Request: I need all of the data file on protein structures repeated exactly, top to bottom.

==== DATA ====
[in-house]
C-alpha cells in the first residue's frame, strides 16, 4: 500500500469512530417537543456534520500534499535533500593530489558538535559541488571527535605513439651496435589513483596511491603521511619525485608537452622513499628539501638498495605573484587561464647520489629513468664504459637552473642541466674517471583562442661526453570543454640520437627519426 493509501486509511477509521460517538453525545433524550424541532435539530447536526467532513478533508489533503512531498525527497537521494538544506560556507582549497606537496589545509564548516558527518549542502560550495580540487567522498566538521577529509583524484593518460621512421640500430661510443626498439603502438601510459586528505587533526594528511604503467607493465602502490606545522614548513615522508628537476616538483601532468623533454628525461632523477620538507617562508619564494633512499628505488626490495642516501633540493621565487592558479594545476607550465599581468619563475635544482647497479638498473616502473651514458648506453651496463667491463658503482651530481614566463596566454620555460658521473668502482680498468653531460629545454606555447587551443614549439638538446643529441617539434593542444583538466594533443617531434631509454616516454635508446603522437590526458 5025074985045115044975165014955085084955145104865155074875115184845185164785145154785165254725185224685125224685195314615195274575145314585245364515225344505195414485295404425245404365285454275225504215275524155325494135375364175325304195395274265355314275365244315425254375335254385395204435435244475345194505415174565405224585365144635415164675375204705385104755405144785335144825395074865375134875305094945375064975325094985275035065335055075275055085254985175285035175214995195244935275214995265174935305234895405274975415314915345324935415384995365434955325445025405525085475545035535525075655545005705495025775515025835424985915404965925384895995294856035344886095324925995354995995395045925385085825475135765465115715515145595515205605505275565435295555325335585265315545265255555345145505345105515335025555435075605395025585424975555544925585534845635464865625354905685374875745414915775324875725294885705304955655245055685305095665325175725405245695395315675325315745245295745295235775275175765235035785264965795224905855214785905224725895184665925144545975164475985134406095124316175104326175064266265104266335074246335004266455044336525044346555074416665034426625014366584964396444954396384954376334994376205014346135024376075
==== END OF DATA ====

[in-house]
C-alpha cells in the first residue's frame, strides 16, 4: 500500500469512530417537543456534520500534499535533500593530489558538535559541488571527535605513439651496435589513483596511491603521511619525485608537452622513499628539501638498495605573484587561464647520489629513468664504459637552473642541466674517471583562442661526453570543454640520437627519426 493509501486509511477509521460517538453525545433524550424541532435539530447536526467532513478533508489533503512531498525527497537521494538544506560556507582549497606537496589545509564548516558527518549542502560550495580540487567522498566538521577529509583524484593518460621512421640500430661510443626498439603502438601510459586528505587533526594528511604503467607493465602502490606545522614548513615522508628537476616538483601532468623533454628525461632523477620538507617562508619564494633512499628505488626490495642516501633540493621565487592558479594545476607550465599581468619563475635544482647497479638498473616502473651514458648506453651496463667491463658503482651530481614566463596566454620555460658521473668502482680498468653531460629545454606555447587551443614549439638538446643529441617539434593542444583538466594533443617531434631509454616516454635508446603522437590526458 5025074985045115044975165014955085084955145104865155074875115184845185164785145154785165254725185224685125224685195314615195274575145314585245364515225344505195414485295404425245404365285454275225504215275524155325494135375364175325304195395274265355314275365244315425254375335254385395204435435244475345194505415174565405224585365144635415164675375204705385104755405144785335144825395074865375134875305094945375064975325094985275035065335055075275055085254985175285035175214995195244935275214995265174935305234895405274975415314915345324935415384995365434955325445025405525085475545035535525075655545005705495025775515025835424985915404965925384895995294856035344886095324925995354995995395045925385085825475135765465115715515145595515205605505275565435295555325335585265315545265255555345145505345105515335025555435075605395025585424975555544925585534845635464865625354905685374875745414915775324875725294885705304955655245055685305095665325175725405245695395315675325315745245295745295235775275175765235035785264965795224905855214785905224725895184665925144545975164475985134406095124316175104326175064266265104266335074246335004266455044336525044346555074416665034426625014366584964396444954396384954376334994376205014346135024376075